Quickly and easily obtain contrasts for categorical variables and their interactions. A simple R.edlevel will give you all the contrasts of education level with a reference category. A.edlevel will give you each paired contrast with the next higher education level. There are many more named contrasts, and you can specify your own. ... If you don't like typing, use a dialog box to select your contrasts. Marginal means are just a simple command or mouse click away after almost any estimation command. Evaluating interaction effects, the effects of moderating variables, is just as easy. And this is not just for linear models but for models with binary, ordinal, and count outcomes. Even for hierarchical models with correct handling of random effects. A simple command or a few mouse clicks will get you a profile plot of any of these results. And much more. Read more

Multiple imputation
Account for missing data in your sample using multiple imputation. Choose from univariate and multivariate methods to impute missing values in continuous, censored, truncated, binary, ordinal, categorical, and count variables. Then, in a single step, estimate parameters using the imputed datasets, and combine results. ... Fit a linear model, logit model, Poisson model, hierarchical model, survival model, or one of the many other supported models. Use the mi command, or let the Control Panel interface guide you through your entire MI analysis. And much more. Read more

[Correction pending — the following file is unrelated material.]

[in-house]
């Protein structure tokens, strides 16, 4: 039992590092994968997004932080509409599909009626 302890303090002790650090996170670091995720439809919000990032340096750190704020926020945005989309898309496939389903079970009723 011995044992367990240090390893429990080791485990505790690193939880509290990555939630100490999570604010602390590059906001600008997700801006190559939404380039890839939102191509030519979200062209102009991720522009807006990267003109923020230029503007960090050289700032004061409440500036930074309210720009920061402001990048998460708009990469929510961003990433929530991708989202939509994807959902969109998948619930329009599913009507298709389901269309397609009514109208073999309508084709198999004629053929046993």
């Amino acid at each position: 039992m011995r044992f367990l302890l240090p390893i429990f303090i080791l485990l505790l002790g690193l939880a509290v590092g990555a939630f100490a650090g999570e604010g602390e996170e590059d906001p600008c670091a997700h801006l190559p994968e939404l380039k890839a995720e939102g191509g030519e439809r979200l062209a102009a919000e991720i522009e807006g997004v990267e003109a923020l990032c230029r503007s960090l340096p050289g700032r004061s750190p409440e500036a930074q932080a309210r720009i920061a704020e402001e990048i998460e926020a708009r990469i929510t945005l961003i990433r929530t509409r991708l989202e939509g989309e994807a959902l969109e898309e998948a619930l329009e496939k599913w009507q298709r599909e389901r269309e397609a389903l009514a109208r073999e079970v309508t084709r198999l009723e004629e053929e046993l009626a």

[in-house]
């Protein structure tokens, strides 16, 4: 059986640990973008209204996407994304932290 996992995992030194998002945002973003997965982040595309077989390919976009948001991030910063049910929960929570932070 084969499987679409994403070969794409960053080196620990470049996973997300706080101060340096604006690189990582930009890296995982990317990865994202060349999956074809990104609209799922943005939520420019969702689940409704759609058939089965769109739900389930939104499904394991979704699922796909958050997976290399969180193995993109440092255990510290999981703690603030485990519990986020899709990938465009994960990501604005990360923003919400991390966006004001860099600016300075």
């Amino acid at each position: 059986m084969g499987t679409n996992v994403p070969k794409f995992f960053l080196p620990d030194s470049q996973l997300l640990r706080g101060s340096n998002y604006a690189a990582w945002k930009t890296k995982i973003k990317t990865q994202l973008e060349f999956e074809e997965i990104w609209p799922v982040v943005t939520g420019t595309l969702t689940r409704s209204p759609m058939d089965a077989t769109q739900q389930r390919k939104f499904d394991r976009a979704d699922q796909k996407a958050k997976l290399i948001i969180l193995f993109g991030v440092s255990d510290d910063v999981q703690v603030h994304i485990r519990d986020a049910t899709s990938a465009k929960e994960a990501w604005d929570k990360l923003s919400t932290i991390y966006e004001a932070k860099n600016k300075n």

Multivariate methods
Use multivariate analyses to evaluate relationships among variables from many different perspectives. Perform multivariate tests of means, or fit multivariate regression and MANOVA models. Explore relationships between two sets of variables, such as aptitude measurements and achievement measurements, ... using canonical correlation. Examine the number and structure of latent concepts underlying a set of variables using exploratory factor analysis. Or use principal component analysis to find underlying structure or to reduce the number of variables used in a subsequent analysis. Discover groupings of observations in your data using cluster analysis. If you have known groups in your data, describe differences between them using discriminant analysis. And much more. Read more